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Tuesday, June 28, 2022

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Grymes Memorial School: Building Community & Launching Joyful Learners

As Grymes Memorial School prepares to celebrate its 75th anniversary in 2022, it is certain the past two years will be an important chapter in the school’s long history. The 2020- 2021 school year challenged teachers and school administrators every day to seek new and innovative approaches. That challenge was met by an unflinching faculty, determined to create a new year of joyful learning with students safely on campus.

“There are many pieces that we will keep when the pandemic is in the rearview mirror. Teaching tools like Google Classroom and Google Meet spring to mind. More important than these tools, however, is the understanding that when we work together, we can overcome some formidable obstacles” noted Rod McLeod, Upper School History teacher.

Despite the challenges, progress continued on many fronts, with exciting developments throughout the year, such as the introduction of Singapore Math, a program designed to pre- pare students for real-world math applications and deepen their understanding of the concepts behind mathematical operations. Julie Sherman, Science teacher in the Lower School “Rad Lab,” played a key role in the implementation of Singapore Math last year.

“During a normal school year, the implementation would be a welcomed challenge, but during a ‘pandemic’ year, it was just really incredible. We are so proud of our teachers’ determination! In a short time, students grew in their ability to try new and different problem-solving methods, and the confidence this inspires in their work is amazing and even more visible in the program’s second year at Grymes,” commented Julie Sherman.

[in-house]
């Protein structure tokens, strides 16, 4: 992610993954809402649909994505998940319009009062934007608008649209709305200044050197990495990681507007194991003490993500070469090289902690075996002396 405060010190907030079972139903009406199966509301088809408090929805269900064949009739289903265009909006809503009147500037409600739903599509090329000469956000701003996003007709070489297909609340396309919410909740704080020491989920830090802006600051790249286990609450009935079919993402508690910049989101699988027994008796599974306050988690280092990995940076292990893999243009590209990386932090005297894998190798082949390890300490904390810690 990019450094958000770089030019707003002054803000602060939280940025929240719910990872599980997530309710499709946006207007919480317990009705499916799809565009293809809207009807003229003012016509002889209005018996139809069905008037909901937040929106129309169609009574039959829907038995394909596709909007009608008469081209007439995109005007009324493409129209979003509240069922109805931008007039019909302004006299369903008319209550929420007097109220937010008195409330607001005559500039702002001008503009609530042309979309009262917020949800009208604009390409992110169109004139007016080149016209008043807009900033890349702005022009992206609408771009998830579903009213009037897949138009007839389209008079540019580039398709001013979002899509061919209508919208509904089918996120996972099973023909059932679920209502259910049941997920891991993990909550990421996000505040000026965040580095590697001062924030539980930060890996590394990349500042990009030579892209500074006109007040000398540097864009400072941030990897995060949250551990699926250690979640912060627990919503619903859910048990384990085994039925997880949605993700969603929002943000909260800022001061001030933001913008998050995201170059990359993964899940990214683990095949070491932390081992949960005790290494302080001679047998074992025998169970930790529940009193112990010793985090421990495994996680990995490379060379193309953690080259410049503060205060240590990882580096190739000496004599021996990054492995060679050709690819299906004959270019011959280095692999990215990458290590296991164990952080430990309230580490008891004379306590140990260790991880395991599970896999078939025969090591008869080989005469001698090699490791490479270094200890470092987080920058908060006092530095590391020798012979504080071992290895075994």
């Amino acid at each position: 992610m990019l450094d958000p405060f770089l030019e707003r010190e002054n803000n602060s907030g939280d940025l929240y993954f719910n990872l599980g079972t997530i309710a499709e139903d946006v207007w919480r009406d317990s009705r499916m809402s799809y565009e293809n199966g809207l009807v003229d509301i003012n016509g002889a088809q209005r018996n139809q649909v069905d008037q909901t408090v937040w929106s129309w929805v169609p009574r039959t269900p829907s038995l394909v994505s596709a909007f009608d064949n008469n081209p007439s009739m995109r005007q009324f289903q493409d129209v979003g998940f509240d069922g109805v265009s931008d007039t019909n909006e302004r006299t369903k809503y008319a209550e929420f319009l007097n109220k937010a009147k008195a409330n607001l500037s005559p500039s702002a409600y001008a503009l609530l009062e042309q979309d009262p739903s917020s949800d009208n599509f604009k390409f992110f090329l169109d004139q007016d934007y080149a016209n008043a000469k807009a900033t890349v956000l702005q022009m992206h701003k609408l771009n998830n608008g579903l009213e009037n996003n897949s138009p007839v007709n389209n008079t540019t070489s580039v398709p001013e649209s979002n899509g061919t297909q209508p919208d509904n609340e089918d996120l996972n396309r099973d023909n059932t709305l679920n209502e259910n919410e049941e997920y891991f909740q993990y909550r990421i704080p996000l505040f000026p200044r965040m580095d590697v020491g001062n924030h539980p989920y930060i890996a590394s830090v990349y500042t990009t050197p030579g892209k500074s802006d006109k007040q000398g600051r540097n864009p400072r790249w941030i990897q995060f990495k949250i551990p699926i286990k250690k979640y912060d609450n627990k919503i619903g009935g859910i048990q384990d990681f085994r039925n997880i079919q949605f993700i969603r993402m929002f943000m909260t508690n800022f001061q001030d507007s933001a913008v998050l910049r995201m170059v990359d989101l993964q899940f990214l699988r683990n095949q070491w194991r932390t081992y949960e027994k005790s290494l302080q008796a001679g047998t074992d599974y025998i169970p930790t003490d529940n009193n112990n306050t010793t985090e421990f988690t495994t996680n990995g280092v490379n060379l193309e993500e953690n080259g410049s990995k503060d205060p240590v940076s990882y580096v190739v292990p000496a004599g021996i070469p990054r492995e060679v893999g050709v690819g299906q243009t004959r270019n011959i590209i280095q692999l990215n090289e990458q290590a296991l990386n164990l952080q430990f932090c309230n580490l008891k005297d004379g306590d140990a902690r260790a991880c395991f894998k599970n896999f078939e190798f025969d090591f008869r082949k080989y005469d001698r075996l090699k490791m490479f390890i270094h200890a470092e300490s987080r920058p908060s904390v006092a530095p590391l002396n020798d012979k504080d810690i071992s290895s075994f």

While many other schools were returning to campus in the fall for the first time in more than a year, Grymes faculty had a full school year of teaching with pandemic safety protocols in place. This afforded teachers more energy to focus on teaching strategies and classroom plans. “2020-2021 had a touch of uncertainty that loomed quietly in the background, but this year I’ve noticed a renewed, deeply hopeful spirit on campus which gives us a lift each day,” noted Anissa Frantz, Visual Arts teacher.

With 152 students enrolled in Junior Kindergarten through eighth grade, the size of Grymes has been a strength. Small class sizes have allowed teachers flexibility with their in- door teaching spaces, and teachers take full advantage of the 42-acre campus. The creation of a carefully constructed and unique outdoor classroom space was a great source of pride for fourth-grade students. Whether planting a garden,

building wooden bluebird boxes, or creating sun prints from objects found in nature, opportunities to learn are limitless in and out of the classrooms.